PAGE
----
On the second day of the Conference, after asking members of the press to withdraw and instructing the remaining attendees to maintain secrecy, Alice Paul outlined the election policy: First, the enemy must be identified. All present could agree, she believed, that the enemy was the Democratic Party. Holding the presidency and both houses of Congress, they were to blame for blocking the suffrage amendment. Second, the method of attack: the Democratic Party would be attacked with the weapon of nearly four million votes belonging to women in the nine enfranchised states, to whom an appeal would be made “to withdraw their support from the Democrats” in the coming election.

With the strength of this force, Paul believed the Congressional Union could make a serious entry into national politics. Two organizers would be sent to each of the nine enfranchised states, where one would establish headquarters and “attend to the organizing, the publicity, and the distribution of literature,” while the other would, in six weeks, make a tour of “all the large towns of the state,” giving lectures and activating supporters.

Paul was already thinking of the 1916 campaign, confessing that with limited funds and organizers in the field, “[p]erhaps this time we won’t be able to do so very much . . . but if the Party leaders see that some votes have been turned they will know that we have at last realized this power that we possess and they will know that by 1916 we will have it organized.” Still, she was confident “[t]he mere announcement of the fact that suffragists of the east have gone out to the west with this appeal will be enough to make every man in Congress sit up and take notice.”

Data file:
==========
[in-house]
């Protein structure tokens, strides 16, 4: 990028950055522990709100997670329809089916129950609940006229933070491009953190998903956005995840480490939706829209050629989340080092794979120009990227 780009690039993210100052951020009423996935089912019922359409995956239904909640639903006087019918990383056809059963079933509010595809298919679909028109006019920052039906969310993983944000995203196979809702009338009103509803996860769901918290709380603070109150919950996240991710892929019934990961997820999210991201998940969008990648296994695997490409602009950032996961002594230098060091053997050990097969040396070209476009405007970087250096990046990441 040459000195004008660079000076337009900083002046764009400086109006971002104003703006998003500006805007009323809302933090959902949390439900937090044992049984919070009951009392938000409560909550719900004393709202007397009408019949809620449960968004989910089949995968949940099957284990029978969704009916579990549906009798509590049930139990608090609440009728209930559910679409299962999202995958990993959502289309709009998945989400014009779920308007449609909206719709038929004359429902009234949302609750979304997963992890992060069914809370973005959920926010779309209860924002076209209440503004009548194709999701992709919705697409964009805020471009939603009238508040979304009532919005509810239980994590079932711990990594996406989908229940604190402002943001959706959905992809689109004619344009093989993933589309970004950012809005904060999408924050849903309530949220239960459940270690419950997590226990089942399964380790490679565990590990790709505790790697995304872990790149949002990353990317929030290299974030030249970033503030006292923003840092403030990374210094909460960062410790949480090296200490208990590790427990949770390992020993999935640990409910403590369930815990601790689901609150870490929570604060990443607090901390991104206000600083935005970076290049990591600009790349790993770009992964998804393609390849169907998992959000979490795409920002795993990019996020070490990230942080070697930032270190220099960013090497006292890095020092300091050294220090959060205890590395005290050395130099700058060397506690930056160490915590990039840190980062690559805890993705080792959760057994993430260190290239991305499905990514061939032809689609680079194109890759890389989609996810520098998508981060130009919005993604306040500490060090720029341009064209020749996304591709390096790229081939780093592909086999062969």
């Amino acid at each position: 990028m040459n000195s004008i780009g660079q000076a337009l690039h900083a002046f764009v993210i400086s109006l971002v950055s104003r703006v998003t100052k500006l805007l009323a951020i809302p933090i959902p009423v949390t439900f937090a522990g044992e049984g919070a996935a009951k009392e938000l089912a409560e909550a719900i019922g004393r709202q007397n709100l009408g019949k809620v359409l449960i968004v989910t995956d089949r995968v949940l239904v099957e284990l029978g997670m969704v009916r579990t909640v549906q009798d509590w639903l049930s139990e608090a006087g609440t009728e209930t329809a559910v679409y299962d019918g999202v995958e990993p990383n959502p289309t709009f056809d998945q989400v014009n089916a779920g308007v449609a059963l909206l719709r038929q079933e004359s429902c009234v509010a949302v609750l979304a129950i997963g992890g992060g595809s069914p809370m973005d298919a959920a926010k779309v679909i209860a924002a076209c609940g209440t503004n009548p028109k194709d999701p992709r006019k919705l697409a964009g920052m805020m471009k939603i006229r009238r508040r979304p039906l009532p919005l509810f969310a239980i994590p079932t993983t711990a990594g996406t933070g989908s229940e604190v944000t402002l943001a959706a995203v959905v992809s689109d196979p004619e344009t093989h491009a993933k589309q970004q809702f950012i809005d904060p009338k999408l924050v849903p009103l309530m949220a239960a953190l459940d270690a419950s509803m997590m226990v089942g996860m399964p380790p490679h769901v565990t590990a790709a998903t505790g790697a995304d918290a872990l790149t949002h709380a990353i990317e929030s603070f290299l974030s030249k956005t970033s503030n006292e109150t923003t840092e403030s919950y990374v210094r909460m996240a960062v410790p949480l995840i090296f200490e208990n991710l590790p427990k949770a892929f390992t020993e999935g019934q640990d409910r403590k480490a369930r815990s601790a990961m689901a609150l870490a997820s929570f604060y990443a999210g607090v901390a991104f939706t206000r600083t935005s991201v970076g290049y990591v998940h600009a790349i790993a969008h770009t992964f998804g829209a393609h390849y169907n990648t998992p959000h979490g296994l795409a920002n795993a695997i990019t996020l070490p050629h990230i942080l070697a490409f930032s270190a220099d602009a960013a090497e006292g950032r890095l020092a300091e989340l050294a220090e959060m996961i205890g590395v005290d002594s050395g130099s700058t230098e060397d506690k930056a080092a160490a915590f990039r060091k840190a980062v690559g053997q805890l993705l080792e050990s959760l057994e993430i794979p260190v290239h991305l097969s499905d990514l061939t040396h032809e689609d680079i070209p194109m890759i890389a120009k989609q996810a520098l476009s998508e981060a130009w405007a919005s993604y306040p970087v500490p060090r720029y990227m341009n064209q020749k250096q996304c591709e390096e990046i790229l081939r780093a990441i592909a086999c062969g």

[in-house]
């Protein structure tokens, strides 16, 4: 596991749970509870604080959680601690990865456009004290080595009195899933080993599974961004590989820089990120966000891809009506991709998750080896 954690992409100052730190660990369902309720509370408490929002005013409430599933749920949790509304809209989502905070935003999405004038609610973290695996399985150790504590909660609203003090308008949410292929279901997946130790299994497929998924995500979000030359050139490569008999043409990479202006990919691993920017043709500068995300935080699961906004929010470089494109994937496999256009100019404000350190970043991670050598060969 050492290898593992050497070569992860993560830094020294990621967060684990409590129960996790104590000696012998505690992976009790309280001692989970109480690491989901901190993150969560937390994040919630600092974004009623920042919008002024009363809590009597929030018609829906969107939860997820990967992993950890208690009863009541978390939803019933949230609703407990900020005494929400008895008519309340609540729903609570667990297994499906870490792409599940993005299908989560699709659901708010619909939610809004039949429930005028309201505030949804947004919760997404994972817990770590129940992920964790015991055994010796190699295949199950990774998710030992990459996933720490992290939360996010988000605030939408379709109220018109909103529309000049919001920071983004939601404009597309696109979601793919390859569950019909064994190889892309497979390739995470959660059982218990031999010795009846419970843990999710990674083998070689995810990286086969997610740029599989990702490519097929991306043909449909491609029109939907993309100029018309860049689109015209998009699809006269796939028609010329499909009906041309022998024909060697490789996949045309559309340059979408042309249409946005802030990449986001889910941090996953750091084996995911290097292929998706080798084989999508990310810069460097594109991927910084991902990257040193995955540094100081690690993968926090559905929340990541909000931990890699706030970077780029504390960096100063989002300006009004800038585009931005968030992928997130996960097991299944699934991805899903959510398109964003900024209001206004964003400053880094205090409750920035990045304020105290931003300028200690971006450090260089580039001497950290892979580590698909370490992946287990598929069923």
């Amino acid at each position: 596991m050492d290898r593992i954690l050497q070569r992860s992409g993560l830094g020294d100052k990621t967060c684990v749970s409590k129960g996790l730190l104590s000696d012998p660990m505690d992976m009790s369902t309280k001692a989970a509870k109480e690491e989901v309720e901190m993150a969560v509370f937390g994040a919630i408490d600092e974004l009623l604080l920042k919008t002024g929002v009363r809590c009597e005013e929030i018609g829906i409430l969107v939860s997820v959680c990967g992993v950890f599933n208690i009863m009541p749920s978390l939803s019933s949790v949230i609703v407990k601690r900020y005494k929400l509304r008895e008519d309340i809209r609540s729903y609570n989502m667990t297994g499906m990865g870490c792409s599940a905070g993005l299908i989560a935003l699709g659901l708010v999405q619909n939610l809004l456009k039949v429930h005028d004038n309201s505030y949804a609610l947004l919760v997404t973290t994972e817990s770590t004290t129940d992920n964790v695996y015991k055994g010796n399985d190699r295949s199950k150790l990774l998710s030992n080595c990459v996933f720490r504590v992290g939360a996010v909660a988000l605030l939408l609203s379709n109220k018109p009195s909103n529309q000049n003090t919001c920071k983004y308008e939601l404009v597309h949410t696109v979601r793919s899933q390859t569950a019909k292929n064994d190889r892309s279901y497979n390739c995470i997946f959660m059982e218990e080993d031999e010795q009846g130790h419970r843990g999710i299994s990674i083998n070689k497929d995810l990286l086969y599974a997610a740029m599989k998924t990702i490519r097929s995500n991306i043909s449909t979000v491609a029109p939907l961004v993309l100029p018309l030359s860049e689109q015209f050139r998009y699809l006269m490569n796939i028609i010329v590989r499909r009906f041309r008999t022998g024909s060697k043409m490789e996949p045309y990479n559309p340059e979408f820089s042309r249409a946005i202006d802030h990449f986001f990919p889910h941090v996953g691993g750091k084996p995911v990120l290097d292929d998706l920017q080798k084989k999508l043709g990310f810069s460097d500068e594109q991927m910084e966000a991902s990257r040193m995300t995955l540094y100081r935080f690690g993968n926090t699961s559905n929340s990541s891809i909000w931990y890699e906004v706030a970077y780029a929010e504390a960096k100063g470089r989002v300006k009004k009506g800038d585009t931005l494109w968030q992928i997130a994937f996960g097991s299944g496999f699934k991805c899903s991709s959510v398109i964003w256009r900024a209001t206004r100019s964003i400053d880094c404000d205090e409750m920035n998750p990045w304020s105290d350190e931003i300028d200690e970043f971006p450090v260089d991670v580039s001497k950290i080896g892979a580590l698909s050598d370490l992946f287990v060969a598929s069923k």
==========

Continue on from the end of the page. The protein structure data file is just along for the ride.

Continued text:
The Campaign

The Election Policy was attacked bitterly. But to the Congressional Union, attacks demonstrated that the election policy was having its intended effect. The Suffragist reported that “[t]he violent denunciation of this action . . . by Democratic leaders, Democratic editorial writers and party followers down to the lowest man in the political machine, bears eloquent testimony to [its] effectiveness.” In her memoir, Jailed for Freedom, organizer Doris Stevens mocked candidates’ attempts to play up their dedication to the suffrage movement: “The candidates, a little more suave than the party leaders, proved most eloquently that they had been suffragists ‘from birth.’ One candidate even claimed a suffrage inheritance from his great-grandmother.”